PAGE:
DOI: 10.1002/alz.080784 ISSN: 1552-5260

A Music Based Intervention: “Stay with Me” Results Reveal Challenges and Opportunities related to Burden in Family Caregivers of People with ADRD

Kendra Ray, Mary S Mittelman
  • Psychiatry and Mental health
  • Cellular and Molecular Neuroscience
  • Geriatrics and Gerontology
  • Neurology (clinical)
  • Developmental Neuroscience
  • Health Policy
  • Epidemiology



Family caregivers of home‐based people with ADRD took part in a 6‐week psychoeducational music‐based intervention, facilitated by a board‐certified music therapist. Caregivers identified care recipients’ strengths and needs related to symptoms of ADRD. In the following weeks, caregivers learned how to incorporate music‐based activities during their care. This included caregiver singing, adding background music to bath/shower routines, creating personalized playlists, the use of music for sundowning, etc. A concurrent, mixed methods approach was employed. The Short Zarit Burden Interview (12 item) was completed at baseline and follow‐up. During week 6, in small groups ranging from 2 – 6 persons, family caregivers (n = 20) rewrote the lyrics of Stand by Me, using a fill‐in‐the‐blank template.


A content analysis of rewritten lyrics revealed a focus on themes. A paired samples t‐test was performed to determine changes in burden. To merge the lyrics and burden scores, a joint display analysis was performed. A box plot of mild to high burden was created to demonstrate how the post‐test scores were distributed across levels of burden accompanied by a descriptive display of the most dominant lyrics that reflected each level.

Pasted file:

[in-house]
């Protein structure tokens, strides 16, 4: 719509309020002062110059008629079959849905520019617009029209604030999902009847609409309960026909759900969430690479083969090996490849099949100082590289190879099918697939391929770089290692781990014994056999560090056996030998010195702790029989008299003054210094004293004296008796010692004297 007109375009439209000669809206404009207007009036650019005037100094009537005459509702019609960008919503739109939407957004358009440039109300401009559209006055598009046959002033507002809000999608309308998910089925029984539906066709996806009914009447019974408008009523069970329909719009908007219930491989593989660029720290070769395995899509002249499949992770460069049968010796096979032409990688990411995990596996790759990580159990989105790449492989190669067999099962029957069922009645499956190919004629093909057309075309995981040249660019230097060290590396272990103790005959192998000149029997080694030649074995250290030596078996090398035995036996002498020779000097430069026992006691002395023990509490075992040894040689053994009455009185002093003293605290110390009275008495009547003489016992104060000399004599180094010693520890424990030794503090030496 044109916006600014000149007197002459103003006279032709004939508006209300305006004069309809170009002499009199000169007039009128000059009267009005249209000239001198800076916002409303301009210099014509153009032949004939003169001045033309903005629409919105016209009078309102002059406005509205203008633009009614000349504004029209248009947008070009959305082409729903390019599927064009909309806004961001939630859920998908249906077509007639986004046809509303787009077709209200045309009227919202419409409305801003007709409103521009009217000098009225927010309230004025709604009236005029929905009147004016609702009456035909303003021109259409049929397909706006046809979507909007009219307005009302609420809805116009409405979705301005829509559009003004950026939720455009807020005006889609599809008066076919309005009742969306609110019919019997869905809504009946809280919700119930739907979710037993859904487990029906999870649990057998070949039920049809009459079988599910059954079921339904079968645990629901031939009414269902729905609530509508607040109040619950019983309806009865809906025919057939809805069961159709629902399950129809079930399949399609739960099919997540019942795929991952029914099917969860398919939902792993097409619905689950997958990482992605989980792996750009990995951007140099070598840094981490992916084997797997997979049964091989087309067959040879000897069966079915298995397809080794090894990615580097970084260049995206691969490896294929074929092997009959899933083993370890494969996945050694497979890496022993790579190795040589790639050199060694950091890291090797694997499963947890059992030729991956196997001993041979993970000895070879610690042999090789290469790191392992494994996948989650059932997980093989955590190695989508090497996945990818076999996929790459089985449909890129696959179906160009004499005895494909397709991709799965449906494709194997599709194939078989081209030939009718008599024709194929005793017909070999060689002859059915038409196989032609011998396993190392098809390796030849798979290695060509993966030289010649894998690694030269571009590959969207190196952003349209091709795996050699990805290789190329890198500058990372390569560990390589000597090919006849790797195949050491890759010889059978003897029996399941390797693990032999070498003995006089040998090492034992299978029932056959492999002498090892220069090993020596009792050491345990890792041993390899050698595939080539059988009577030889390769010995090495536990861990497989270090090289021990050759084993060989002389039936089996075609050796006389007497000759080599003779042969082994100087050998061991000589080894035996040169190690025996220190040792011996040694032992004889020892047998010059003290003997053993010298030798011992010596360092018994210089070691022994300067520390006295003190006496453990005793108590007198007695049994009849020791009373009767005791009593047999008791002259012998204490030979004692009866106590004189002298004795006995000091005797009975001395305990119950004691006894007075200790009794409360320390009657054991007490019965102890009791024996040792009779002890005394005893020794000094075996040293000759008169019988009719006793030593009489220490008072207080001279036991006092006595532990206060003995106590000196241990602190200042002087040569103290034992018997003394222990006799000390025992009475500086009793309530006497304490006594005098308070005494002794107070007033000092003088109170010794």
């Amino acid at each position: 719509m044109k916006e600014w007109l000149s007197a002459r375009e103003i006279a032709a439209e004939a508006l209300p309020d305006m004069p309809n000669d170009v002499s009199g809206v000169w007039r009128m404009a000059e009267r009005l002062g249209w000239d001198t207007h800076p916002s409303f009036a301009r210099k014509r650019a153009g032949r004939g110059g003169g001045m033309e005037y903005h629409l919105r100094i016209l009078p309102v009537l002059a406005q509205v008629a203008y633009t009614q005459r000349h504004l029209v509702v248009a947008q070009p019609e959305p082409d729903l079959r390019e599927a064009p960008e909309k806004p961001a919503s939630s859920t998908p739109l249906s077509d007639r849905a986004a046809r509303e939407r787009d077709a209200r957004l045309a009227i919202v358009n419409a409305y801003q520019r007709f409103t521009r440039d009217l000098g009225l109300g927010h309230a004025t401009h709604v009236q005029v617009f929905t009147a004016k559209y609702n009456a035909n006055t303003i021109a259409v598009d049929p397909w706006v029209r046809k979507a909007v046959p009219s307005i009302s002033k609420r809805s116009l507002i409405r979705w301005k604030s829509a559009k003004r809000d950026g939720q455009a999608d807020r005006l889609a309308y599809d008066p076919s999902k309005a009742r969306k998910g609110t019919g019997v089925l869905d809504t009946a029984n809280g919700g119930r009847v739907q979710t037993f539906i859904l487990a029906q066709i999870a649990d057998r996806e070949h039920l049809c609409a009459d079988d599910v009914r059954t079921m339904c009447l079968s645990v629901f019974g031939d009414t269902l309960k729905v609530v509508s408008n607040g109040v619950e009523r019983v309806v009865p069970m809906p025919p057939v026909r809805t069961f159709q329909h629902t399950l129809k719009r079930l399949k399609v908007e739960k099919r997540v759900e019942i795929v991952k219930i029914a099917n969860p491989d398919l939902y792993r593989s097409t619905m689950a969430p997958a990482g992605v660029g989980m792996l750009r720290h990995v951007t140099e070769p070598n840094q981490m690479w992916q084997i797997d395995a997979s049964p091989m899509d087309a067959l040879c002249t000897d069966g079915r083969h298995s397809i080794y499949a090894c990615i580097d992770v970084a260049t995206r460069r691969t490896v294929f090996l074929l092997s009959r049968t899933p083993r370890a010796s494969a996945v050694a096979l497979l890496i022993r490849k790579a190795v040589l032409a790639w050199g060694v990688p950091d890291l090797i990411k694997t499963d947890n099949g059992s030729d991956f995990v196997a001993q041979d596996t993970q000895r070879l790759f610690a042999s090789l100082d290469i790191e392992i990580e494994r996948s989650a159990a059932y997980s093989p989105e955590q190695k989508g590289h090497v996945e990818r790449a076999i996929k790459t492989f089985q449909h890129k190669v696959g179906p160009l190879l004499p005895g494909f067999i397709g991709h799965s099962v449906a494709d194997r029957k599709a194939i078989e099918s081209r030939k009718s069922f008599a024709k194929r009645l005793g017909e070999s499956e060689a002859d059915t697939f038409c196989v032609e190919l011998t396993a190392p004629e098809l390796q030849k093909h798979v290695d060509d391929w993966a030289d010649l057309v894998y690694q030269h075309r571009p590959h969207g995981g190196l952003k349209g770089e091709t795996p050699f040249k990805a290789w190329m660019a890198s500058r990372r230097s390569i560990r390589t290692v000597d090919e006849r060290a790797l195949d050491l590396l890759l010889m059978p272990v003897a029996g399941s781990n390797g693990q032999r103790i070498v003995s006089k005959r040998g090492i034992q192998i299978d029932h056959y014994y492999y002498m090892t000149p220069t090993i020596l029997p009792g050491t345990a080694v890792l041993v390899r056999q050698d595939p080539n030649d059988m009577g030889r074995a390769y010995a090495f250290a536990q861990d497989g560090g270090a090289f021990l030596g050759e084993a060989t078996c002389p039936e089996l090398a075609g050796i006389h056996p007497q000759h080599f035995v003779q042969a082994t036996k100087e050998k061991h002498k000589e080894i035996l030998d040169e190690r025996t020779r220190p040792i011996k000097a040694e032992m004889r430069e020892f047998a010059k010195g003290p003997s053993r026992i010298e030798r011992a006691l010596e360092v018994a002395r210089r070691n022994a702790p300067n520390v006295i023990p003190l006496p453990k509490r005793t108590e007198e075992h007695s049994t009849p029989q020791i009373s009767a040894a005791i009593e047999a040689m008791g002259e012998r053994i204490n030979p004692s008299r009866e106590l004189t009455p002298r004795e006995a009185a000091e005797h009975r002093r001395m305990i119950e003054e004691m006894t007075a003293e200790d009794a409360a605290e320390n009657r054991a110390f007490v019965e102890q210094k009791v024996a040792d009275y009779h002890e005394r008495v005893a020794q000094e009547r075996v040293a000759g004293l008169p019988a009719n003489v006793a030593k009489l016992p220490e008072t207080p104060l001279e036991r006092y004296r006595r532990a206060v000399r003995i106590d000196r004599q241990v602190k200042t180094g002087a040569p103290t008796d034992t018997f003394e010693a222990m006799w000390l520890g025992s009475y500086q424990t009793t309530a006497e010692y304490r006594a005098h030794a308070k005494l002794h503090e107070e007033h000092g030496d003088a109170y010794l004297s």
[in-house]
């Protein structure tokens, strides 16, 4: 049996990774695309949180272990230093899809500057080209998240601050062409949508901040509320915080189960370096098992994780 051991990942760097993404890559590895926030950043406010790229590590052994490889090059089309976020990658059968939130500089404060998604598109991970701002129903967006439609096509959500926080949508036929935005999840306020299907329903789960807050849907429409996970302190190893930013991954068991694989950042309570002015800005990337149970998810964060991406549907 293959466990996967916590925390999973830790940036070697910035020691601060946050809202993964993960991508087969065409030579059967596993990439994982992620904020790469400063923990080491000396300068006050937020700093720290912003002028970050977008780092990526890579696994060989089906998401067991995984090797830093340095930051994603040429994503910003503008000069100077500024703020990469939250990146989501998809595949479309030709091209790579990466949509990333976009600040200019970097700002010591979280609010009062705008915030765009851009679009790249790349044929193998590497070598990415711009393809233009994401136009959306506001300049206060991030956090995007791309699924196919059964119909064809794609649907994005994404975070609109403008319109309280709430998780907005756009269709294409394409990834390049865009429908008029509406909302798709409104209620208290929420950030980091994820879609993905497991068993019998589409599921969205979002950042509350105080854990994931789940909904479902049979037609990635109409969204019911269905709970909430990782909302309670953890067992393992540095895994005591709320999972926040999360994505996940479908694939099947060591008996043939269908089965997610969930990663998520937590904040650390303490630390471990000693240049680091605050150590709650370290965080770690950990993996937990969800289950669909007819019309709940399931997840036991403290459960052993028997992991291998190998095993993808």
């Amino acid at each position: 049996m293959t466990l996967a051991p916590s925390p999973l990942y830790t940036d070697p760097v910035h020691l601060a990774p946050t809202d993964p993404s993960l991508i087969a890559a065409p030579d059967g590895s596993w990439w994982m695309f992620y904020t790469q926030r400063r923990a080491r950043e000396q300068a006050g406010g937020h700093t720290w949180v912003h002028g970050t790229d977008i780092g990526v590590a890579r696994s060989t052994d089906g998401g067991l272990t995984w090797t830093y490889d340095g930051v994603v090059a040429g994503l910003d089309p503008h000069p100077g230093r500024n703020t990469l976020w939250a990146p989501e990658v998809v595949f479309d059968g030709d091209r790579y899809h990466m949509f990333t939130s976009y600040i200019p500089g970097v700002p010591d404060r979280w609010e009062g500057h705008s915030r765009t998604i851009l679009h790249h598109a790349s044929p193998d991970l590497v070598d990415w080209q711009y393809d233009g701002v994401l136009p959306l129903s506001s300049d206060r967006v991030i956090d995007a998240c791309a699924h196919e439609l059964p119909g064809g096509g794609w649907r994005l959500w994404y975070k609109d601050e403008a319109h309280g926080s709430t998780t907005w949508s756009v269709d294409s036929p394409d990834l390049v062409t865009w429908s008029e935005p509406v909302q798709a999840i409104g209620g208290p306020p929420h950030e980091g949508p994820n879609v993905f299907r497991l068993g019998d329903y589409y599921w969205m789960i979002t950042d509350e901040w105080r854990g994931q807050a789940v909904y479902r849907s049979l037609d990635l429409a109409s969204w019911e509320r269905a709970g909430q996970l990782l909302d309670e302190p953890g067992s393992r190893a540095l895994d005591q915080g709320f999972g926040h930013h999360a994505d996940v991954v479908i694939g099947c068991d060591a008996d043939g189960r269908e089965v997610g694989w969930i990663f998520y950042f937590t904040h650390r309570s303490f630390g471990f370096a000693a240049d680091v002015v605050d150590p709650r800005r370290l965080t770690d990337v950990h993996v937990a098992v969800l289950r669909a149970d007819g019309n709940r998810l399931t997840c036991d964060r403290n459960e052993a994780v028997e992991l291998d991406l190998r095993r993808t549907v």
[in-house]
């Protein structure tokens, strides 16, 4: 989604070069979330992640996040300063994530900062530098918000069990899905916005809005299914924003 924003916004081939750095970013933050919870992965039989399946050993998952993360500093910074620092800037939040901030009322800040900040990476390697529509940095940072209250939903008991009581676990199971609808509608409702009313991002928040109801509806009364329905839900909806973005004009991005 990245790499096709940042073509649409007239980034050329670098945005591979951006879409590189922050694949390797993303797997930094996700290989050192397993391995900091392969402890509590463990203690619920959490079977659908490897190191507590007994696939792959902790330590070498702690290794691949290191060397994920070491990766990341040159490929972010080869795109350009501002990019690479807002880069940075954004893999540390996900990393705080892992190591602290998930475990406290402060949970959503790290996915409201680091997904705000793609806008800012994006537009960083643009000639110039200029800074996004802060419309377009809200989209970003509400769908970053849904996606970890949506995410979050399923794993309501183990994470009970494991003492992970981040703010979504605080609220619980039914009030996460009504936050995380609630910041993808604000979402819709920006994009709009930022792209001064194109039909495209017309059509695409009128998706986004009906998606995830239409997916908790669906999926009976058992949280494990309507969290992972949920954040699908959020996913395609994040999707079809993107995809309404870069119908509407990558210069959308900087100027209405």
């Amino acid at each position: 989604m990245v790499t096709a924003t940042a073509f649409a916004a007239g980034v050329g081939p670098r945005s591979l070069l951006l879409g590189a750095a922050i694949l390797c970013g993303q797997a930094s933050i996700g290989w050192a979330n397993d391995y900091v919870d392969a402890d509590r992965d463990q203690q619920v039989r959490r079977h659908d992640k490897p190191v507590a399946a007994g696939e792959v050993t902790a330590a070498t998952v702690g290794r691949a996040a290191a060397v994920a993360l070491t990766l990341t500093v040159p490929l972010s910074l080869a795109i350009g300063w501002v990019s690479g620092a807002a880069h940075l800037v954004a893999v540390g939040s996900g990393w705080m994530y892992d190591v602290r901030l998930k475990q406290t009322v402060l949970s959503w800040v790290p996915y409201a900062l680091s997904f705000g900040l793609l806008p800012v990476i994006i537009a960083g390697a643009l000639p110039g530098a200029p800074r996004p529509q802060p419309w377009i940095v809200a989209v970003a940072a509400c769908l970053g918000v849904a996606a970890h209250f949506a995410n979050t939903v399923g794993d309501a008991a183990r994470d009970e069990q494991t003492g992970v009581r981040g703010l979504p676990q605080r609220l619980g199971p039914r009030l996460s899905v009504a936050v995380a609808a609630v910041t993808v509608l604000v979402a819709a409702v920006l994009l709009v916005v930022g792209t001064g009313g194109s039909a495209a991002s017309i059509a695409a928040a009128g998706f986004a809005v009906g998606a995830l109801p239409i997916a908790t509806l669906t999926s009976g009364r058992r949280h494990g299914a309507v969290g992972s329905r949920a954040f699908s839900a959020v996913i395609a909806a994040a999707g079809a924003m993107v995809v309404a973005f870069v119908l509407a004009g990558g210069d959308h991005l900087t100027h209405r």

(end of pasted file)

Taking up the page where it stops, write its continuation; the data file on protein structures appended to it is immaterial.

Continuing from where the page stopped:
Following the music‐based intervention, a paired samples t‐test found that caregiver burden reduced significantly from baseline (from M = 20.73 ± 6.72 to M = 16.1 ± 4.89; p = .000) indicating that caregiver participation in the 6‐week workshop contributed to perceived reduced burden. Post‐tests and box plot showed most caregivers (80%) scored with mild to moderate burden following the study. The results from content analysis of the lyrics described caregivers’ desire to persevere without fear, issues of falling or failing (a replica of the progression of ADRD) but indicate a desire to stay with the person for whom they are caring.


Burden decreased following participation in the psychoeducational, music‐based intervention. Nevertheless, caregivers cope with a range of emotions related to caring for a person with ADRD, revealing the facilitation of music‐based interventions at home is a useful tool for caregivers but also a need for continuous support. The study is ongoing.

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